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Open Source Stats The Internet

WordPress Now Powers 25% of the Web 143

An anonymous reader writes: According to data from W3Techs one in four websites is now powered by WordPress. According to the report: "WordPress is used by 58.7% of all the websites whose content management system we know. This is 25.0% of all websites.” Venturebeat reports: "Today is a big day for the free and open-source content management system (CMS). To be perfectly clear, the milestone figure doesn't represent a fraction of all websites that have a CMS: WordPress now powers 25 percent of the Web.
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WordPress Now Powers 25% of the Web

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  • by xxxJonBoyxxx ( 565205 ) on Monday November 09, 2015 @12:21AM (#50890817)

    About 95% of the WordPress sites I've run across have allowed user enumeration, exposed internal paths, or had old software that could be exploited. So...I'd probably say that "25% of all websites are WordPress" really means "at least 24% of all websites are insecure".

    • Is this a problem of WordPress, or just a popular CMS? If the admins aren't doing their job for WordPress, why would they start doing it for some other package?
      • by xxxJonBoyxxx ( 565205 ) on Monday November 09, 2015 @12:54AM (#50890895)

        >> Is this a problem of WordPress, or just a popular CMS?

        User enumeration is ON by default in WordPress and it's baked into the design. (There are plug-ins to disable it but most people don't use them.) This is pretty unique among LMSs. WordPress's architecture (which allows the use of old plug-ins) also frequently seems to lead to the reintroduction of helper files that have old vulnerabilities, two of which happen to frequently be "directory browsing" or "internal path disclosure". As for keeping old software up-to-date, that's a problem that all LMS's have to deal with, but there's usually enough on these other WordPress-specific issues on a target site to give your average security person a place to dig in.

      • by DNS-and-BIND ( 461968 ) on Monday November 09, 2015 @01:40AM (#50890985) Homepage

        Because other CMS are complete. Wordpress relies on everything to be a plugin. Upgrade your wordpress, break the plugins your site depends on. Even if they don't break right away, there are lots of small problems that can happen later, or only under certain circumstances. Been there, done that.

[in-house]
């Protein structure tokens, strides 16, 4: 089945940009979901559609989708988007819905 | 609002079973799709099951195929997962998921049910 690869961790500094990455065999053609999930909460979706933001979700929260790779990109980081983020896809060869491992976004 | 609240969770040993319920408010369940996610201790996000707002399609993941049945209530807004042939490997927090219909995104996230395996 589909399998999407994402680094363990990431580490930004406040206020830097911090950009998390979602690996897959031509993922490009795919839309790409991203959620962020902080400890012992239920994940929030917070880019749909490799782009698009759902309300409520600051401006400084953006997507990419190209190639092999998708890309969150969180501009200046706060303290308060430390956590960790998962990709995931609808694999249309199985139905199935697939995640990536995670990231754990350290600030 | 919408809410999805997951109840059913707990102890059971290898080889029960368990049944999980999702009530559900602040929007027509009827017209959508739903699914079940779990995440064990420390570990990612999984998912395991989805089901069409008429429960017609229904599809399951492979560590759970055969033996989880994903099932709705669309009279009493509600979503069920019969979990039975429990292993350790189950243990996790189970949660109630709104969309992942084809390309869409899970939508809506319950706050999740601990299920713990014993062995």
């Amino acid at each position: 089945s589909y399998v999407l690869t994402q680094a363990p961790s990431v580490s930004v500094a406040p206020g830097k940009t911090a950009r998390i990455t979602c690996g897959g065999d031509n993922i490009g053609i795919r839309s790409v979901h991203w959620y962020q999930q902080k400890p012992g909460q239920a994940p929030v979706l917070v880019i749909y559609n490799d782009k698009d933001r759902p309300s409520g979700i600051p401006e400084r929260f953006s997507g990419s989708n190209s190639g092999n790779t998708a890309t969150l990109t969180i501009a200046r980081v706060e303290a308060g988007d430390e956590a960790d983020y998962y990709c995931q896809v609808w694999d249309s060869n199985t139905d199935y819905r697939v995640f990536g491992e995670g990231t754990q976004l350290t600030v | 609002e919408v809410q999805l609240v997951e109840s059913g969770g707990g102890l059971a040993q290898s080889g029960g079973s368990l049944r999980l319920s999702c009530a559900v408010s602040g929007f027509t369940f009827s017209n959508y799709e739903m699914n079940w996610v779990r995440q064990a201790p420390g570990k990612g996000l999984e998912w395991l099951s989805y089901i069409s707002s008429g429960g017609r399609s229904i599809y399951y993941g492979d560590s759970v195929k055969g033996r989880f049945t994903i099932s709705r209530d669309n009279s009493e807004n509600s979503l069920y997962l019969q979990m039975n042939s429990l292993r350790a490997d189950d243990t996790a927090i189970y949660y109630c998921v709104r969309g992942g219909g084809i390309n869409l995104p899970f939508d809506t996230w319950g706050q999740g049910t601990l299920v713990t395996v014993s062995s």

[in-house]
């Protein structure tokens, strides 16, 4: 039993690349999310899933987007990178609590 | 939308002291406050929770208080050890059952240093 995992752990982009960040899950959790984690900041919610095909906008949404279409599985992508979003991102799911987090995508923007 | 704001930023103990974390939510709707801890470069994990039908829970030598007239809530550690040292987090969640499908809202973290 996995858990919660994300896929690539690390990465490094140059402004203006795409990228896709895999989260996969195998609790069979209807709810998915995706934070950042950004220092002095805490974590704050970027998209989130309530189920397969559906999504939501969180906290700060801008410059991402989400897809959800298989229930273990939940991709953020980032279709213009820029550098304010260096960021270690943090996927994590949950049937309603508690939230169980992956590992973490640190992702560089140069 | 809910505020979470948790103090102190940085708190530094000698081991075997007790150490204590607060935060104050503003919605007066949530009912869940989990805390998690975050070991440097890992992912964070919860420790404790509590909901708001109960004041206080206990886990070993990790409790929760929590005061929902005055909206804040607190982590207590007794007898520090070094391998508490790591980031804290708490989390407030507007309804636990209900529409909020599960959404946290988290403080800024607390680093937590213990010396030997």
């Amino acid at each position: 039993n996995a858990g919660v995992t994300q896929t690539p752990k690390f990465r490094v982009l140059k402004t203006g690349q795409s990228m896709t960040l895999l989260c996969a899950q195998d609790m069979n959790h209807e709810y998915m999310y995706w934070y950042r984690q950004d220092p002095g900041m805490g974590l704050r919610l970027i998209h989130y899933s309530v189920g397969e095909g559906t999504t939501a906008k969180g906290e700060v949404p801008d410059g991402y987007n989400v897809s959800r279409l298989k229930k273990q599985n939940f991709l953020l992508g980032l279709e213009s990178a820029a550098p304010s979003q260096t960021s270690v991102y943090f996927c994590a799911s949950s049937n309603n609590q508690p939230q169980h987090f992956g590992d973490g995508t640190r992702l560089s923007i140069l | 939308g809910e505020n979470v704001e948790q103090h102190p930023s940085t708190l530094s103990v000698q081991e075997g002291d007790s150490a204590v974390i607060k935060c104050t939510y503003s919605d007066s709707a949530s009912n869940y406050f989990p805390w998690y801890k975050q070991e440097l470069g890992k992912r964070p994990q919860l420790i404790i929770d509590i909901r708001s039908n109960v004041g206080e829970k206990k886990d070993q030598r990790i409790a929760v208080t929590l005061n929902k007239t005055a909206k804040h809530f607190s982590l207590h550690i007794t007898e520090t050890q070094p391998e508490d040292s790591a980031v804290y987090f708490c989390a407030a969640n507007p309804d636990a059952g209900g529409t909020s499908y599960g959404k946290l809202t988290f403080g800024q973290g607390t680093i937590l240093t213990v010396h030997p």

Wordpress isn't a CMS for actual people to use. It's a pre-hacked system for people who like tinkering with systems. You want an actual CMS, go elsewhere, and I'm not talking about rival free software platforms.

      • Re: (Score:2, Insightful)

        by thegarbz ( 1787294 )

        Wordpress is incredibly easy to set up. I know someone who's computer skills extend to word, excel and a tiny bit of Photoshop who has a domain and wordpress based blog.

        With that kind of low barrier to entry it stands to reason that people will have no idea about security. Some people will say the fault is with wordpress but the reality is wordpress can be setup securly and I'm willing to bet that if it were any other CMS we were talking about the results would be the same.

      • Is this a problem of WordPress, or just a popular CMS?

        Drupal is also hugely popular, to the extent that it's actually a government favorite, and yet it doesn't have the same kind of holes as WordPress. That's not to say that it's wholly secure; there's advisories for Drupal all the time. But I think also that a different kind of user installs Drupal, one who actually knows their way around a line of code here and there, and one who will keep up with their updates. Even though WP has automatic updates and Drupal doesn't, WP gets exploited far more... even per c

      • by keko ( 1010009 )

        As someone who had to dig deep into WordPress codebase at some low point in life... there's little admins can do about it.

        Besides, one of the strong selling points of WordPress is its engine for supporting plugins, which is itself a vast ecosystem. In other words, it allows you to run the most terrible pile of code you could ever encounter on the Internet.